Key facts on global HIV epidemic and progress in 2010

Based on Progress report 2011: Global HIV/AIDS response

Progress in the health sector response

1. HIV treatment, care, and support

By the end of 2010, the number of people on antiretroviral treatment (ART) in low- and middle-income countries had reached 6.65 million people, a more than 16-fold increase in seven years. This represents 47% coverage of those in need of ART, up from 39% at the end of 2009.

In total, 7.4 million people living with HIV are on ART globally, including those living in high-income countries.

The number of children receiving paediatric HIV treatment in low- and middle-income countries has increased from 71 500 in 2005 to 456 000 in 2010. However, estimated coverage is much lower among children (23%) than among adults (51%).

ART coverage is higher among women (53%) than men (40%) globally.

The number of health facilities providing ART, an indicator of a health system's capacity to deliver treatment, rose from 18 386 in 2009 to 21 641 in 2010 in 109 reporting low- and middle-income countries, representing an 18% increase in one year.

Ten low- and middle-income countries, including three countries with generalized epidemics (Botswana, Namibia and Rwanda) and seven countries with concentrated or low-level epidemics (Cambodia, Chile, Croatia, Cuba, Guyana, Nicaragua and Slovakia) have achieved universal access, commonly understood as providing ART to at least 80% of the people who need it.

Among the 22 priority countries for eliminating mother-to-child transmission, five countries reached the goal of providing effective regimens for preventing mother-to-child transmission to 80% of pregnant women living with HIV in need: Botswana, Lesotho, Namibia, South Africa and Swaziland.

Eleven countries, including two with generalized epidemics (Botswana and Namibia) and nine with low-level or concentrated epidemics (Belarus, Chile, Ecuador, Guyana, Jamaica, Mexico, Paraguay, Uruguay and Uzbekistan) achieve universal access to paediatric HIV treatment delivering it to over 80% of children in need.

Limited data are available on the access to ART for key populations, such as people who inject drugs, sex workers and men who have sex with men. In Eastern Europe and Central Asia, people who inject drugs represent 62% of reported HIV cases but only 22% of those receiving ART.

A total of 2.1 million people with tuberculosis were tested for HIV in 2010; 488 000 (23%) were HIV-positive., 46% of people with TB rhat were founfd HIV positive are receiving ART. In 2010, an increasing number of countries adopted WHO's new guidelines on isoniazid-preventive therapy (IPT). Coverage for IPT remains low with 12% coverage reported by a subset of 50 countries that provided the total number of adults and children newly enrolled in HIV care.

2. Prevention of mother-to-child transmission of HIV

Progress in preventing mother-to-child transmission of HIV (PMTCT) has driven the recent global commitment, and global plan agreed at the UN High-Level Meeting in June 2011, to eliminate new HIV infections among children by 2015.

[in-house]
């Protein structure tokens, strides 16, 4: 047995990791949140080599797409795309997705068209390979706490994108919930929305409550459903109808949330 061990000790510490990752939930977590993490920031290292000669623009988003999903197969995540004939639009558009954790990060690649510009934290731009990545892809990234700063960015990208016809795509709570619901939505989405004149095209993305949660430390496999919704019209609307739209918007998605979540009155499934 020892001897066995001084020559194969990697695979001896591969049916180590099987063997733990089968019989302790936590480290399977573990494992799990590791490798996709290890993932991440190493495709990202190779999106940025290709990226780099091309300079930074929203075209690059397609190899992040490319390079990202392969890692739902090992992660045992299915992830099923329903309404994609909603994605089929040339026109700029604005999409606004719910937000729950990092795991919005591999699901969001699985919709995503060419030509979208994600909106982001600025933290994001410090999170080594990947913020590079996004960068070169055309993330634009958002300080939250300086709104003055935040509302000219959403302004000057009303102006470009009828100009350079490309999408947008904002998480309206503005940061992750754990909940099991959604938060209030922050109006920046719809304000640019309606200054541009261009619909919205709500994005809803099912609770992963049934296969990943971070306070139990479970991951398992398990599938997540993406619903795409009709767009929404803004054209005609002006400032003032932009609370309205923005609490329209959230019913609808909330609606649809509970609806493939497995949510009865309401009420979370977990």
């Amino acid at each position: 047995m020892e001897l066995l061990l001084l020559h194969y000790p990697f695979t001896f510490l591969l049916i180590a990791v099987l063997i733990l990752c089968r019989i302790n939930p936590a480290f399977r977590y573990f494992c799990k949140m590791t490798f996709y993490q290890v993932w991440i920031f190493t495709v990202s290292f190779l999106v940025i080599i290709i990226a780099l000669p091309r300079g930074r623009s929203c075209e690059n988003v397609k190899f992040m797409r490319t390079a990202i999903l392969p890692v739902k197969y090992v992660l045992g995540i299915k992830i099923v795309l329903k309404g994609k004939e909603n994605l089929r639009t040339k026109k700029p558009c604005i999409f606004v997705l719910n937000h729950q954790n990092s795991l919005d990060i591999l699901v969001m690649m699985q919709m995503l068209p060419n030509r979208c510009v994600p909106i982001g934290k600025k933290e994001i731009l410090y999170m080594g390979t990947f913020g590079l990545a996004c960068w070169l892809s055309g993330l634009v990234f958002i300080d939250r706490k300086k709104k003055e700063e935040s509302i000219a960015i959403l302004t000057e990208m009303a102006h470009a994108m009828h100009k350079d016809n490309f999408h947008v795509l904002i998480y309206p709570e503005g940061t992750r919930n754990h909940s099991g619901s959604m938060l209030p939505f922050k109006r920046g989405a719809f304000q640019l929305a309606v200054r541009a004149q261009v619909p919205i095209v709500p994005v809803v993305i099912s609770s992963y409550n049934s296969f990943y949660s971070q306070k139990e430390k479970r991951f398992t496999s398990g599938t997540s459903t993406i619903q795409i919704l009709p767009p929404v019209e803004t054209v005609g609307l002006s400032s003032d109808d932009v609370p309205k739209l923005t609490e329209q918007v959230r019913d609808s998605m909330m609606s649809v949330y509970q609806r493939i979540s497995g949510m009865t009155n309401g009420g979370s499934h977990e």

In 2010, 48% of pregnant women living with HIV in low- and middle-income countries (716 500 of 1.49 million) received effective antiretroviral regimens excluding single dose nevirapine.

An estimated 35% of pregnant women in need living with HIV in low- and middle-income countries received an HIV test in 2010, up from 7% in 2005.

Between 2009 and 2010, coverage of antiretroviral (ARV) prophylaxis to the estimated 1.48 million infants born to mothers living with HIV increased from 32% to 42%.

In 65 low- and middle-income countries providing data, 28% of infants were reported to have been tested for HIV within two months of their birth, versus 6% in 54 reporting countries in 2009.

3. Prevention in the health sector

More than 550 000 men were circumcised for HIV prevention in priority countries in sub-Saharan Africa in 2010.

The availability and safety of blood and blood products for transfusion remain a concern. In low-income countries with available data, only 53% of blood donations were screened in a quality-assured manner in 2008.

In 2010, there were approximately 3.2 million 15 – 24 year-old young people living with HIV. Of this 64% were women. In certain regions, prevalence levels in this group are disproportionately higher than among their male peers. For example, in sub-Saharan Africa, 71% of 15 – 24 year-olds living with HIV were women and 29% were men.

4. Knowledge of HIV status

More than 95 million HIV tests were performed in 2010 in 119 low- and middle-income countries, representing an increase from 67 million tests reported in 100 countries in 2009.

The reported number of health facilities providing HIV testing and counselling services reached 131 000 in 2010 (in 119 countries), up from 30 300 in 2007 (in 78 countries).

5. Services for key populations

An analysis of data in low- and middle-income countries found that men who have sex with men are 19.3 times more likely to be living with HIV than the general population showing HIV prevalence rates up to 33%.

Coverage of harm reduction programmes for people who inject drugs remained limited in 2010. Among 107 reporting countries, 42 had needle and syringe programmes and 37 offered opioid substitution therapy.